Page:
Who do Belted Kingfishers live with?

Belted Kingfishers are known as solitary birds. They live and hunt alone. However, they form a breeding pair during the breeding season.

How long does a Belted Kingfisher live?

The average lifespan of Belted Kingfisher birds is around 14 years.

How do they reproduce?

Male Belted Kingfishers start preparing for the breeding season from February. They prepare a breeding range with 0.4-0.7 miles (0.8-1.2 km) of shoreline. They do it to attract females to pair with. They finish the preparations one month before females' return from their winter territory. However, they work side by side during nesting and protecting the breeding territory.

The pair build up the nest with protected chambers or cavities to lay eggs and raise their chicks. They build their nest with straws, twigs, grass, and feathers. The breeding season takes place between April and July. It depends on the weather of that area though. The average litter size is five-eight eggs per season, and chicks hatch out of their eggs after 23-24 days. The hatchlings gain independence to step out of their nests after six weeks, and they gain their sexual maturity at the age of one.

What is their conservation status?

Belted Kingfishers are not endangered. They are living happily with a stable population strength, across their ranges. They are labeled as a 'Least Concern' species by the International Union For Conservation of Nature (IUCN) Red List. They are even protected by the Migratory Bird Treaty Act (MBTA).

Belted Kingfisher Fun Facts

What do Belted Kingfishers look like?

Belted Kingfishers sometimes enter human residencies in search of food.

Belted Kingfishers have a comparatively larger head than any birds of the same length. Female Belted kingfishers are usually larger than a male. Their body is covered with a combined pattern, made of slate Blue, white, and rusty brown feathers. However, their thigh bone isn't covered with feathers, and they have small feet. They have a white underbelly and a white-collar. Female Belted Kingfisher birds are more colorful than male Belted Kingfisher. Females have a rusty brown band on their underbelly and a heft bill. However, males of some species are even more gorgeous than females.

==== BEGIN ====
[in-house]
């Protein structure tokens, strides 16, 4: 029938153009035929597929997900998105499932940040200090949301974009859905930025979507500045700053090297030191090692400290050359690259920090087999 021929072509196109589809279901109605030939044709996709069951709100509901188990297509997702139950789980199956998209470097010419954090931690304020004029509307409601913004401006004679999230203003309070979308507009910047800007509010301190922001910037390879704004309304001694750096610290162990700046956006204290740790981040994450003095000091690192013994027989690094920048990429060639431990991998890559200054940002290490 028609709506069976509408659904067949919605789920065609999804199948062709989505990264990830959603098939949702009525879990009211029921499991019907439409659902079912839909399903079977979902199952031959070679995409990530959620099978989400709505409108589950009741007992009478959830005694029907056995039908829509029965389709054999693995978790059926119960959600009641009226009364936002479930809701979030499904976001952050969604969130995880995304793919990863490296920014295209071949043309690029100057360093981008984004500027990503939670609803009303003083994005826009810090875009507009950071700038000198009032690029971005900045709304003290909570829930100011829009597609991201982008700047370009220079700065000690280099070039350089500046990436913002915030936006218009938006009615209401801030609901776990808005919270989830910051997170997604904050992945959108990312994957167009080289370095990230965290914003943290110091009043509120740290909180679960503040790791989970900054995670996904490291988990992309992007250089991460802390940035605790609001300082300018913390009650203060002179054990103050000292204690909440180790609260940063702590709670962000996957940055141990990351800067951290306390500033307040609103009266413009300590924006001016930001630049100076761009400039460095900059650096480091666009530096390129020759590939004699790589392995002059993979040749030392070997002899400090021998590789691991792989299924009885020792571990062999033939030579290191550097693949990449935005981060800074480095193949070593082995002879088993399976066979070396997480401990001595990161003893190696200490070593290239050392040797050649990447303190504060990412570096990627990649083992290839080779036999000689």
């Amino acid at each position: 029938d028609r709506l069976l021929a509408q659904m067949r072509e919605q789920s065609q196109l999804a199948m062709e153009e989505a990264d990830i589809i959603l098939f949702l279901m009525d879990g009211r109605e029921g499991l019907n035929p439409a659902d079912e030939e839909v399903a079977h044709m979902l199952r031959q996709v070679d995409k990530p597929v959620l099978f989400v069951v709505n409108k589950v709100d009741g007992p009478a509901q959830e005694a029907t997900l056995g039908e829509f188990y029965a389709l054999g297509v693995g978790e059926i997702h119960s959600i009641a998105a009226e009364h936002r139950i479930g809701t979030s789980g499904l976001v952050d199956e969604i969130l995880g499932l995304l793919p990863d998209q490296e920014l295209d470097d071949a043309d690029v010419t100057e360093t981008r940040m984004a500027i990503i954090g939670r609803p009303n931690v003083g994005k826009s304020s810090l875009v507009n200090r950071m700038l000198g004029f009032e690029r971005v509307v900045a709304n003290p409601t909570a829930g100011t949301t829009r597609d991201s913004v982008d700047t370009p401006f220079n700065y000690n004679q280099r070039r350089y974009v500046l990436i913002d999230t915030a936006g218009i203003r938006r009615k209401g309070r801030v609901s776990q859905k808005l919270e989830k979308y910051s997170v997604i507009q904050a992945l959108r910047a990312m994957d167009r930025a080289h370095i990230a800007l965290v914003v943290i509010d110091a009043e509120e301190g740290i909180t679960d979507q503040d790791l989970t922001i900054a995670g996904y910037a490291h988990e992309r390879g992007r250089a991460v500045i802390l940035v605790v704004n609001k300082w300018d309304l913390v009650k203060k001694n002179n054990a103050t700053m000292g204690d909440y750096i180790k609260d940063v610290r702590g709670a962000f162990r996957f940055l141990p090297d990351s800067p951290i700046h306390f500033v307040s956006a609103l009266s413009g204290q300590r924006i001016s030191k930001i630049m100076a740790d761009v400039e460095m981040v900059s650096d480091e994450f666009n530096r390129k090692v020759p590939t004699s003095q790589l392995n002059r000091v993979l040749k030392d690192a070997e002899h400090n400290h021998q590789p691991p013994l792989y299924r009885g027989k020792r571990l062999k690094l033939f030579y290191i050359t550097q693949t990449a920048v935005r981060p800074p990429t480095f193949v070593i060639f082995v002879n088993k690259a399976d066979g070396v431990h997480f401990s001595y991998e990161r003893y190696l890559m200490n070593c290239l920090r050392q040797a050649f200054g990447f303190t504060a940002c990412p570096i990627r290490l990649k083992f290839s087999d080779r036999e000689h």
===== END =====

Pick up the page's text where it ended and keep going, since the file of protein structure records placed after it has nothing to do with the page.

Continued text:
How cute are they?

Belted Kingfishers are one of the most beautiful birds of the Alcedinidae family. The beautiful color scheme and adorable structure of these birds make them cute enough to melt hearts!

How do they communicate?

Belted Kingfishers are known to be very vocal birds. They express emotions and announce territories by making various sounds. They can use a combination of six different calls. While announcing or protecting their territories, they make loud, high-pitched calls. Their chatter a lot, and ornithologists consider it as a giveaway from them. You can hear their rattling call before you even spot them.

How big is a Belted Kingfisher?

The average length of Belted Kingfisher birds is 11-13.8 in (28-35 cm). The laughing Kookaburra is known to be the largest Kingfisher species. They are nearly twice the size of a Belted Kingfisher.

How fast can a Belted Kingfisher fly?

Belted Kingfishers are known to be amazing flyers. They display immense flying capacity and stamina while chasing away predators or intruders from their breeding territory. They can fly at a speed of 36 mph (58 kph). To catch fish from the river they fly at 10-15 in above water level. Biologists have observed that they can fly over the bends of streams and rivers with ease while maintaining their top speed.

How much does a Belted Kingfisher weigh?

The average weight of these birds is 4.9-6 oz (140-170 g). The heaviest known Belted Kingfisher was 16.4 oz (465 g) in body mass.